Marine Maj. Gregory “Pappy” Boyington, World War II fighter pilot and leader of the famed Black Sheep squadron, once said flying is “hours and hours of boredom, sprinkled with a few seconds of sheer terror.” The same can be said of transformer monitoring.

In several articles I have written for T&D World, I described Arizona Public Service's (APS's) Transformer Oil Analysis and Notification (TOAN) system. Now, I would like to explore the cost-benefit proposition of on-line dissolved gas analysis (DGA).

On July 4, 2004, APS experienced one of the largest substation fires in recent memory at its Westwing Substation. The event caused the loss of five 500-MVA, 525/230-kV single-phase transformers. Westwing has three 1,500-MVA banks of 525/230-kV single-phase transformers and is a major import hub for the Phoenix, Arizona, U.S., area.

Five consecutive phases were destroyed, so two of the banks were unavailable, right during peak loading season. APS was able to procure a spare phase of 400-MVA capacity to partially restore one bank to service within one month, but the other bank was out of service for more than a year, until new transformers could be procured and installed. The following year, the partially restored bank was fully restored with new transformers. Needless to say, this was not only a strain on APS operations, but it was extremely expensive.

As part of the corrective actions for the event, APS decided to install on-line DGA monitors for all 230-kV and above transformers and oil-filled shunt reactors. APS also built a state-of-the-art DGA diagnosis and reporting system.

APS's TOAN system is the first-of-its-kind artificial intelligence platform for on-line DGA. It employs artificial neural networks and fuzzy logic for the diagnosis and severity estimation, and an exception-based notification system to screen out repetitive diagnoses. The artificial neural networks have an accuracy of better than 96%, and the exception based system has an efficiency of more than 99.5%.

APS has one of the largest fleets of on-line DGA monitors, currently more than 190 monitors. These monitors produce a total of more than 400,000 DGA samples per year. The anticipated volume of samples that were going to be produced spurred me to develop the TOAN system, because I knew something had to be created that could automatically separate the samples that were repetitive or not of interest from those that created a few seconds of sheer terror.

The simplest way to think about the cost-benefit analysis for on-line DGA is to compare the cost of monitoring to the replacement cost of the transformers, the collateral damage caused by catastrophic failures and, in some cases (particularly for generator step-up transformers), the cost of the replacement power. In some cases, catastrophic failures can double the cost of the event because of the collateral damage.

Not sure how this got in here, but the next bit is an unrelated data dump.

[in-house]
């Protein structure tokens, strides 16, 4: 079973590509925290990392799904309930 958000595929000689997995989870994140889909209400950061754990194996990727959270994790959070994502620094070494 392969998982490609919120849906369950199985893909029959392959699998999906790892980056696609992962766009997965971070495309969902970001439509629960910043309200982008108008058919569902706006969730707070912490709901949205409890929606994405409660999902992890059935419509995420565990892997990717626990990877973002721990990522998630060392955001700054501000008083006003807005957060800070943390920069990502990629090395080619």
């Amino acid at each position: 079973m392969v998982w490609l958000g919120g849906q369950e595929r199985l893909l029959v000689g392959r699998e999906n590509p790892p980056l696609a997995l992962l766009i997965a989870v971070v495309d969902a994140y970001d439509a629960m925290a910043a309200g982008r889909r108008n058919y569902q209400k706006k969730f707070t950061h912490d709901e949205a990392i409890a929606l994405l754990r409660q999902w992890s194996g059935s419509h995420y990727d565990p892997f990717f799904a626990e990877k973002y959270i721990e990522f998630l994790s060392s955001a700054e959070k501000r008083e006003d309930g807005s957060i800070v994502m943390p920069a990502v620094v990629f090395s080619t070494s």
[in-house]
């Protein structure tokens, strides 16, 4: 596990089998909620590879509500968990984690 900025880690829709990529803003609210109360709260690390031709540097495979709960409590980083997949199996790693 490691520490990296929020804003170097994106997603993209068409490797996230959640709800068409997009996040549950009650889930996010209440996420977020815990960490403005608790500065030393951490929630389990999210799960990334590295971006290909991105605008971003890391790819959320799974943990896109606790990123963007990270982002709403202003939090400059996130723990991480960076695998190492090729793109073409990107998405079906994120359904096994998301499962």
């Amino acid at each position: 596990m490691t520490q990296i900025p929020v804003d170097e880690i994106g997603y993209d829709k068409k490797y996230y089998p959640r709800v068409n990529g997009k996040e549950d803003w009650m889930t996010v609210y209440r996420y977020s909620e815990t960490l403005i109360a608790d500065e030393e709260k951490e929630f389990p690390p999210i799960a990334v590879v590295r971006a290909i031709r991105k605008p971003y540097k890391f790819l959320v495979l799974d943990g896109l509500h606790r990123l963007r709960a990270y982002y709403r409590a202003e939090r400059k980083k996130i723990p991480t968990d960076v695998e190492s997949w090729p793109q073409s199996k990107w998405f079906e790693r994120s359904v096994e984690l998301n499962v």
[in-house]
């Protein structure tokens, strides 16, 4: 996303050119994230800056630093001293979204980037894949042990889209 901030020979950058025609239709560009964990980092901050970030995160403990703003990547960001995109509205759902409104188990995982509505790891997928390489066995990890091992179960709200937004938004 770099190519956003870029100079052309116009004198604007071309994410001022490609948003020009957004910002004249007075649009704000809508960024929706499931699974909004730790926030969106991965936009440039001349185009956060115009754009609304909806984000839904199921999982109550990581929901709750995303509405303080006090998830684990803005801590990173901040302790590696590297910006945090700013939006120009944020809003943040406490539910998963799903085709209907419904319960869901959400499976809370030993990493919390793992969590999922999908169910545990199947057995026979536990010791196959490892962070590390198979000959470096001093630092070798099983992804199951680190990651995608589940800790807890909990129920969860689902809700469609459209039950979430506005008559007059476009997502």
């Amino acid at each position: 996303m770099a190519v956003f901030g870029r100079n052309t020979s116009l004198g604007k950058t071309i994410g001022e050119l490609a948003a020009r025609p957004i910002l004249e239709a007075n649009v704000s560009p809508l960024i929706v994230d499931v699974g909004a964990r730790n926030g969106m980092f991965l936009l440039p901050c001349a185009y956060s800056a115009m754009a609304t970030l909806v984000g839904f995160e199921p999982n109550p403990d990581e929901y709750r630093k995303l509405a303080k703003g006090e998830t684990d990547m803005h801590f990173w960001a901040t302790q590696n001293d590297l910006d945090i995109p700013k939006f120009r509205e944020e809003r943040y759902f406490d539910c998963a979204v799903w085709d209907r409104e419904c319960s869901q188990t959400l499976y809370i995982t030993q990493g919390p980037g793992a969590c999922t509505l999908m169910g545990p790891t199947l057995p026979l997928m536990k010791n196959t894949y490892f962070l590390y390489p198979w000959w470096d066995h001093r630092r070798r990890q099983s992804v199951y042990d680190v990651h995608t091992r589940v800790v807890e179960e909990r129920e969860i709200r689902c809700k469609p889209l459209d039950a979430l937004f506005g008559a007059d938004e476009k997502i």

The replacement cost of the transformers that TOAN monitors is estimated to be US$750 million. The cost to develop TOAN and install all of the monitors is approximately 1.5% of the replacement cost. Further, replacement power is a consideration for large base-loaded generation and the cost of lost generation can exceed $1 million per day.

In one example at APS, having an on-line monitor in conjunction with TOAN gave plant operators enough confidence to stay on-line for months until the next scheduled outage, rather than take a forced outage for two weeks to replace a transformer. APS realized millions in savings.

In my previous T&D World articles, I described some of the analytics within TOAN that are able to detect impending catastrophic failures. To date, APS has detected three of these events and successfully de-energized and replaced those transformers, saving millions in collateral damage.

The most recent case occurred in May 2010. I was speaking at a conference in Sydney, Australia. On my way to the airport, I received an e-mail notification from TOAN that a 525/345-kV, 333-MVA single-phase transformer was actively arcing; the highest single spike of arcing gasses I had seen to date. Because of the time change, I was the only APS person notified by TOAN who was likely awake.

I was able to call the control center to request the transformer be de-energized, but the plane had to take off before I received confirmation. My few seconds of sheer terror actually lasted about 15 hours until I landed in the United States to receive an update. Fortunately, the transformer was successfully de-energized in time. The forensic examination discovered an arc that had already burned through 12 layers of insulating paper.


Donald Lamontagne (donald.lamontagne@aps.com) has served as the engineering manager of Arizona Public Service Co.'s T&D reliability analysis and standards department for the last 11 years. Lamontagne is the inventor of APS's Transformer Oil Analysis and Notification system, winner of the Edison Electric Institute's 2008 Edison Award.